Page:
From Sandra Steingraber: “I can say that it is time now to play ‘the end of the world’ symphony. I don’t know what instrument you hold, but you need to play it as best as you can, & find your place in the score. You don’t have to play a solo here. But this is our task now.” – Dr. Sandra Steingraber, in a 2013 interview with Bill Moyer
Puddle Theory: Douglas Adams musing on “intelligent design”: “This is rather as if you imagine a puddle waking up one morning and thinking, ‘This is an interesting world I find myself in — an interesting hole I find myself in — fits me rather neatly, doesn’t it? In fact it fits me staggeringly well, must have been made to have me in it!’ This is such a powerful idea that as the sun rises in the sky and the air heats up and as, gradually, the puddle gets smaller and smaller, frantically hanging on to the notion that everything’s going to be alright, because this world was meant to have him in it, was built to have him in it; so the moment he disappears catches him rather by surprise. I think this may be something we need to be on the watch out for.” [more of his quotes here]
“The secret cause of all suffering is mortality itself, which is the prime condition of life. It cannot be denied if life is to be affirmed…. The conquest of the fear of death is the recovery of life’s joy.” – Joseph Campbell, quoted in Broken Open – How Difficult Times Can Help Us Grow
“The shit is no longer hitting the fan. The fan is covered in shit. The shit is hitting the shit.” – Guy McPherson, the Nature Bats last, near-term extinction guy
“…real apocalypses are sordid, banal, insane. If things do come unraveled, they present not a golden opportunity for lone wolves and well-armed geeks, but a reality of babies with diarrhea, of bugs and weird weather and dust everywhere, of never enough to eat, of famine and starving, hollow-eyed people, of drunken soldiers full of boredom and self-hate, of random murder and rape and wars which accomplish nothing, of many fine things lost for no reason and nothing of any value gained. And survivalists, if they actually manage to avoid becoming the prey of larger groups, sitting bitter and cold and hungry and paranoid, watching their supplies run low and wishing they had a clean bed and some friends. Of all the lies we tell ourselves, this is the biggest: that there is any world worth living in that involves the breakdown of society.” ~ Alex Steffen, Worldchanging, October 2004
“We’re under some gross misconception that we’re a good species, going somewhere important, and that at the last minute we’ll correct our errors and God will smile on us. It’s delusion.” – Farley Mowatt, Canadian writer/icon. (Guy McPherson quoted this in a recent lecture at Simon Fraser University, SFU.)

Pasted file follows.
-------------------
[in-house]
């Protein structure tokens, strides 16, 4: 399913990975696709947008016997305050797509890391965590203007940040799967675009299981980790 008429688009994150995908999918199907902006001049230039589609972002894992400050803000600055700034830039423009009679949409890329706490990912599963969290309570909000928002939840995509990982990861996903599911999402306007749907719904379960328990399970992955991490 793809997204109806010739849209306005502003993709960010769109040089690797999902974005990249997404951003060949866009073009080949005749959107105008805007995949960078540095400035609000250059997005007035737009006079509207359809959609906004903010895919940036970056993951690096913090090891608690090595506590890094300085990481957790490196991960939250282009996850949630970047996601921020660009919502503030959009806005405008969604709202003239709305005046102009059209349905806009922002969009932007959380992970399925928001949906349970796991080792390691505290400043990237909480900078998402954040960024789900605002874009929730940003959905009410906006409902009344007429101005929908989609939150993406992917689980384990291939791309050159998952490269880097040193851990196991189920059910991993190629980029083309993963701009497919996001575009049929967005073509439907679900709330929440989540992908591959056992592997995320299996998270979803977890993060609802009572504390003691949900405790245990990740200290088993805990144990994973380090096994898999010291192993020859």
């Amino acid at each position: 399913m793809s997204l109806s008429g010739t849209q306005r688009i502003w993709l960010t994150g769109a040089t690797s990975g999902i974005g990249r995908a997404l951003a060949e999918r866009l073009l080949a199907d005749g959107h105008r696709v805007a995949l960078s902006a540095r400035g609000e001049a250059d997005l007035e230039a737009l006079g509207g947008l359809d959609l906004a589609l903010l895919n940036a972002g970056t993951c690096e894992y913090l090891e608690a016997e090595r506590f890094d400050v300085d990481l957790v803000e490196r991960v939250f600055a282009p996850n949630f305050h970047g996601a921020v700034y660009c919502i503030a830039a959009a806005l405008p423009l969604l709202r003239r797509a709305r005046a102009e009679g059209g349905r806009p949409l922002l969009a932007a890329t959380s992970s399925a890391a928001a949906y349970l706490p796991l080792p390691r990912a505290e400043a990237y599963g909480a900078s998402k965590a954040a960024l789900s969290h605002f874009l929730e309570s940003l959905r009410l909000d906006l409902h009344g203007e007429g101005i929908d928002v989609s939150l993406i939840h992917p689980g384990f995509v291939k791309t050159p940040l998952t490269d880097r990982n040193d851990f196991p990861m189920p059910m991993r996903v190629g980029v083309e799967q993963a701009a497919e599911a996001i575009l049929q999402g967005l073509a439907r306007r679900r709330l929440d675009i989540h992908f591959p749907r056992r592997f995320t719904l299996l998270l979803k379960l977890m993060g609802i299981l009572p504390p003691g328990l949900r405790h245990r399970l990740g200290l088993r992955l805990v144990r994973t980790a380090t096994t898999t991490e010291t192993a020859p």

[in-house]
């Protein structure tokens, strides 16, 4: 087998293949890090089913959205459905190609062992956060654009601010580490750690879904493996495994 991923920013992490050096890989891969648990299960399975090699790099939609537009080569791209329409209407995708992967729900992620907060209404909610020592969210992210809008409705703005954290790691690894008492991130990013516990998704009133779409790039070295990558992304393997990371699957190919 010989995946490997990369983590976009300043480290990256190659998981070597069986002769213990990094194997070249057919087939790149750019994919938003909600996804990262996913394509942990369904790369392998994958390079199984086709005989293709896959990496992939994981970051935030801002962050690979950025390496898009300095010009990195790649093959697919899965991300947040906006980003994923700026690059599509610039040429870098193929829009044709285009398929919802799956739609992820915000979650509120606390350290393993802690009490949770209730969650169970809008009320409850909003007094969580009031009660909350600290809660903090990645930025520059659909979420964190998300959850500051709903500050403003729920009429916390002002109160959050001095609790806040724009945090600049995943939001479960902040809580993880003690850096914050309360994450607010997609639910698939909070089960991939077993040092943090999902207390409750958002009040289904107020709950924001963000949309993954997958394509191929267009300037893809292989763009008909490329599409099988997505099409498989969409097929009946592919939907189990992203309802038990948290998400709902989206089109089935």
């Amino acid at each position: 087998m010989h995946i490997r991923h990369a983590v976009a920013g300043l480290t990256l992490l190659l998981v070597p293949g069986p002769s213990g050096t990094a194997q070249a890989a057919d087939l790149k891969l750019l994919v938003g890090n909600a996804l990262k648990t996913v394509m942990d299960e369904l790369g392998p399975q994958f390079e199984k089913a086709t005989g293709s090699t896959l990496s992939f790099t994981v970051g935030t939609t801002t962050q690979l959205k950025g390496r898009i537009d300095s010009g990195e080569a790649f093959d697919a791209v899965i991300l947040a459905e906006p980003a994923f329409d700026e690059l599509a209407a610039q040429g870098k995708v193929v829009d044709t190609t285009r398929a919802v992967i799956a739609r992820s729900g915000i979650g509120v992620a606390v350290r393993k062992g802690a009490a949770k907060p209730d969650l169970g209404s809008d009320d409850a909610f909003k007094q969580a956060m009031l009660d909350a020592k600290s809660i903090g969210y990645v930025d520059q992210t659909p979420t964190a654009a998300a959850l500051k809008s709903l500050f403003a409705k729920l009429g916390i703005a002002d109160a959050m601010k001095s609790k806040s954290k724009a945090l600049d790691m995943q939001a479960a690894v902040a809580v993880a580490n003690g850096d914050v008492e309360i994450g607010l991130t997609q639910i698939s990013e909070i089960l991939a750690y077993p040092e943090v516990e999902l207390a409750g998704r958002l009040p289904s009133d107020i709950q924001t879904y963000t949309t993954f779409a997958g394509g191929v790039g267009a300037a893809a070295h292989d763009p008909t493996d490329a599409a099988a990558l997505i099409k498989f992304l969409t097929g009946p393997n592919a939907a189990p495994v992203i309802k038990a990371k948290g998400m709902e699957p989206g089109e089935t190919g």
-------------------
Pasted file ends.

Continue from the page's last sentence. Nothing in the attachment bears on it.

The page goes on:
“Overpopulation will not be a problem for much longer.” – anonymous friend
“I propose assaulting ourselves and others with compassion. I recommend heavy doses of creativity and courage. I advise doing something well beyond the cultural current of the main stream. At this point, what have you got to lose? Indeed, what have we got to lose?” – Guy McPherson in GOING DARK
“Do not be daunted by the enormity of the world’s grief. Do justly, now. Love mercy, now. Walk humbly, now. You are not obligated to complete the work, but neither are you free to abandon it.” – from the Talmud
“Thomas Merton, the Trappist monk and social activist, once said that as he grew older he came to understand that it was not ideas that change the world but simple gestures of love given to the people around you, and often to those you feel most at odds with. He said that in order to save the world you must serve the people in your life. ‘You gradually struggle less and less for an idea,’ Merton wrote, ‘and more and more for specific people. In the end, it is the reality of personal relationship that saves everything.’” – from Broken Open – How Difficult Times Can Help Us Grow, by Elizabeth Lesser
A man travelling across a field encountered a tiger. He fled, the tiger after him. Coming to a precipice, he caught hold of the root of a wild vine and swung himself over the edge.
The tiger sniffed at him from above. Trembling, the man looked down to where, far below, another tiger was waiting to eat him. Only the vine sustained him.
Two mice, one white and one black, little by little started to gnaw away the vine. The man then saw a luscious strawberry near him. Grasping the vine with one hand, he plucked the strawberry with the other.
How sweet it tasted.
** enjoy those strawberries, people!!